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J Appl Physiol (1985). 2014 Dec 1;117(11):1371-9. doi: 10.1152/japplphysiol.00456.2014. Epub 2014 Oct 2.

Effect of high-fat and high-carbohydrate diets on pulmonary O2 uptake kinetics during the transition to moderate-intensity exercise.

Author information

1
Canadian Centre for Activity and Aging, The University of Western Ontario, London, Ontario, Canada; School of Kinesiology, Faculty of Health Sciences, The University of Western Ontario, London, Ontario, Canada;
2
Canadian Centre for Activity and Aging, The University of Western Ontario, London, Ontario, Canada; School of Kinesiology, Faculty of Health Sciences, The University of Western Ontario, London, Ontario, Canada; Department of Kinesiology, Centre for Bone and Muscle Health, Brock University, St. Catharines, Ontario, Canada.
3
Department of Kinesiology, Centre for Bone and Muscle Health, Brock University, St. Catharines, Ontario, Canada.
4
Department of Medicine, McMaster University, Hamilton, Ontario, Canada; and.
5
Canadian Centre for Activity and Aging, The University of Western Ontario, London, Ontario, Canada; School of Kinesiology, Faculty of Health Sciences, The University of Western Ontario, London, Ontario, Canada; Department of Physiology and Pharmacology, Schulich School of Medicine and Dentistry, The University of Western Ontario, London, Ontario, Canada; jkowalch@uwo.ca.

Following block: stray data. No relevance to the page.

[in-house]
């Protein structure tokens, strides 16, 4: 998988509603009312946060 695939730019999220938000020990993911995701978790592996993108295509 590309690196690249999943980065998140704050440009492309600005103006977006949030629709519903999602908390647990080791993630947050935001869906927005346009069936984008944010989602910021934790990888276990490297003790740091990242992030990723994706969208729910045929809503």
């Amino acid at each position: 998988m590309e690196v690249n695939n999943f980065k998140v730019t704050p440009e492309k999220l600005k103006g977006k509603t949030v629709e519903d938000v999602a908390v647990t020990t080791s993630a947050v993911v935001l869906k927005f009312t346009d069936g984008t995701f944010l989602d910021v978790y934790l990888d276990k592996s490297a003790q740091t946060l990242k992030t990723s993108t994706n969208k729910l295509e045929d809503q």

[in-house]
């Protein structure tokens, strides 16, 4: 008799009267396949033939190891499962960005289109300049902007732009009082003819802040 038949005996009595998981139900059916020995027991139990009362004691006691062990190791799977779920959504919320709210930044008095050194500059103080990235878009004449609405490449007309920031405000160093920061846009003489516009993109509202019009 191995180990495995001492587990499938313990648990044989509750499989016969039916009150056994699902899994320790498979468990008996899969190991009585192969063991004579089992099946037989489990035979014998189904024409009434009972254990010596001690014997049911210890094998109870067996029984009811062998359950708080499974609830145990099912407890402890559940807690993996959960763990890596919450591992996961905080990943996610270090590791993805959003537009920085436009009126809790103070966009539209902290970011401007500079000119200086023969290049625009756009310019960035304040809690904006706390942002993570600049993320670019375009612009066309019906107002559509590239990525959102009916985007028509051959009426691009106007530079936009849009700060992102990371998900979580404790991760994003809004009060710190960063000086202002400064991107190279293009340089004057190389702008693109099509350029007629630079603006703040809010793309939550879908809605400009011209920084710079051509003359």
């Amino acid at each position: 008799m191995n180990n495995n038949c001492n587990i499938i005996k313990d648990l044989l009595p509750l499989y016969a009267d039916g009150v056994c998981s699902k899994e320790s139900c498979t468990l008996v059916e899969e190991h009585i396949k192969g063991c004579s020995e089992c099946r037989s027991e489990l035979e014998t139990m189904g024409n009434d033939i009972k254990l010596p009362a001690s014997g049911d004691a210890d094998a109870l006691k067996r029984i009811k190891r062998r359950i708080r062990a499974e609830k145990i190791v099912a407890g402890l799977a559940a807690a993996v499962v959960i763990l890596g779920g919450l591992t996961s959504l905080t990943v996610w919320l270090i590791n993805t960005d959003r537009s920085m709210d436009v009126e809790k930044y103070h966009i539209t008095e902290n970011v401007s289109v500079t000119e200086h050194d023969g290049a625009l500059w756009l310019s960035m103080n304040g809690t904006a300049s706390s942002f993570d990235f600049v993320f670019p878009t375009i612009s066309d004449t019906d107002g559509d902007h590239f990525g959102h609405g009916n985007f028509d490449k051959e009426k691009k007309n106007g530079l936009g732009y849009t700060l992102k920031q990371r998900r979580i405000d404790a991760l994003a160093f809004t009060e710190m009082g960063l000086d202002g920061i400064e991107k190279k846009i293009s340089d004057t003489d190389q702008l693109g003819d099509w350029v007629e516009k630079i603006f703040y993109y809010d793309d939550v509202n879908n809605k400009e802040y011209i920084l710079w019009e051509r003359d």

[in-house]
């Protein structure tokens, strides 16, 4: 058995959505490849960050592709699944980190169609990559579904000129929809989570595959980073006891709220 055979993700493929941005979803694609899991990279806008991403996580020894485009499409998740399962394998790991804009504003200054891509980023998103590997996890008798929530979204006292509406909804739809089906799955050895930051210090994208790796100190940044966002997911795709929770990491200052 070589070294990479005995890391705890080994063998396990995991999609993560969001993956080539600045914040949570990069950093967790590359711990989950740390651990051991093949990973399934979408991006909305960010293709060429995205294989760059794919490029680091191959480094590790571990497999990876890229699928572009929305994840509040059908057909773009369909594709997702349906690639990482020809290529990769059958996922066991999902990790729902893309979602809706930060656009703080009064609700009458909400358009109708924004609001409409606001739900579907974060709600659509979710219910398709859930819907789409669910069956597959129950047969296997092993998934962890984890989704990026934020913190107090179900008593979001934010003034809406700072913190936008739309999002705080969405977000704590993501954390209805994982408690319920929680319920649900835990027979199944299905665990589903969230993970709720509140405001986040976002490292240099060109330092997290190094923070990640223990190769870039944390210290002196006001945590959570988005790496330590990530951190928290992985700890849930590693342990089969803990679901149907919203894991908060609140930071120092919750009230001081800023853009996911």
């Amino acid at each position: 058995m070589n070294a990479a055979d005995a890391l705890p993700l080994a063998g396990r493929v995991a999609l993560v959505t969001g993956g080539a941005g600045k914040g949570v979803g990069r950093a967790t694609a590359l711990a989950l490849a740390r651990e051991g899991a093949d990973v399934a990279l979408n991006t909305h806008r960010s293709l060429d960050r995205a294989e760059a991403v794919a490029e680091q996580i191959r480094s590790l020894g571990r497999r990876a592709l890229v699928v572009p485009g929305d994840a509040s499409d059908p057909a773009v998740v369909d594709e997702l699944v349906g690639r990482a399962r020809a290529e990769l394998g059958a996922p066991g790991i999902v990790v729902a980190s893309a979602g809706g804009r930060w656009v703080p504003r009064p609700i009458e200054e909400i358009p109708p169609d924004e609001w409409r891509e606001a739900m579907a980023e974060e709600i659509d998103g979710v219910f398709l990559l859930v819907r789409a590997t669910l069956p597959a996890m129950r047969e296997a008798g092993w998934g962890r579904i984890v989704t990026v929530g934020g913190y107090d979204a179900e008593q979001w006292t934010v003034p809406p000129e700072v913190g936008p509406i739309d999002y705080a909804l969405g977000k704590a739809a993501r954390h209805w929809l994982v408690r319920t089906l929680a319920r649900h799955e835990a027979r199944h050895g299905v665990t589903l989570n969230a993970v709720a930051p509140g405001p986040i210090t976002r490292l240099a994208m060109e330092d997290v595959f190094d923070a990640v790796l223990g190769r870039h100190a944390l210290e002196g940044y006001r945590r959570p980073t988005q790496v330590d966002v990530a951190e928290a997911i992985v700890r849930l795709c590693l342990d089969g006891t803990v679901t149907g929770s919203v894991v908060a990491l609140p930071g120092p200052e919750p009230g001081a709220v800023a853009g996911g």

Abstract

Mitochondrial pyruvate dehydrogenase (PDH) regulates the delivery of carbohydrate-derived substrate to the mitochondrial tricarboxylic acid cycle and electron transport chain. PDH activity at rest and its activation during exercise is attenuated following high-fat (HFAT) compared with high-carbohydrate (HCHO) diets. Given the reliance on carbohydrate-derived substrate early in transitions to exercise, this study examined the effects of HFAT and HCHO on phase II pulmonary O2 uptake (V̇o2 p) kinetics during transitions into the moderate-intensity (MOD) exercise domain. Eight active adult men underwent dietary manipulations consisting of 6 days of HFAT (73% fat, 22% protein, 5% carbohydrate) followed immediately by 6 days of HCHO (10% fat, 10% protein, 80% carbohydrate); each dietary phase was preceded by a glycogen depletion protocol. Participants performed three MOD transitions from a 20 W cycling baseline to work rate equivalent to 80% of estimated lactate threshold on days 5 and 6 of each diet. Steady-state V̇o2 p was greater (P < 0.05), and respiratory exchange ratio and carbohydrate oxidation rates were lower (P < 0.05) during HFAT. The phase II V̇o2 p time constant (τV̇o2 p) [HFAT 40 ± 16, HCHO 32 ± 19 s (mean ± SD)] and V̇o2 p gain (HFAT 10.3 ± 0.8, HCHO 9.4 ± 0.7 ml·min(-1·)W(-1)) were greater (P < 0.05) in HFAT. The overall adjustment (effective time constant) of muscle deoxygenation (Δ[HHb]) was not different between diets (HFAT 24 ± 4 s, HCHO 23 ± 4 s), which coupled with a slower τV̇o2 p, indicates a slowed microvascular blood flow response. These results suggest that the slower V̇o2 p kinetics associated with HFAT are consistent with inhibition and slower activation of PDH, a lower rate of pyruvate production, and/or attenuated microvascular blood flow and O2 delivery.

KEYWORDS:

O2 uptake kinetics; high-carbohydrate diet; high-fat diet; muscle deoxygenation; near-infrared spectroscopy; substrate oxidation

PMID:
25277736
PMCID:
PMC4254835
DOI:
10.1152/japplphysiol.00456.2014
[Indexed for MEDLINE]
Free PMC Article

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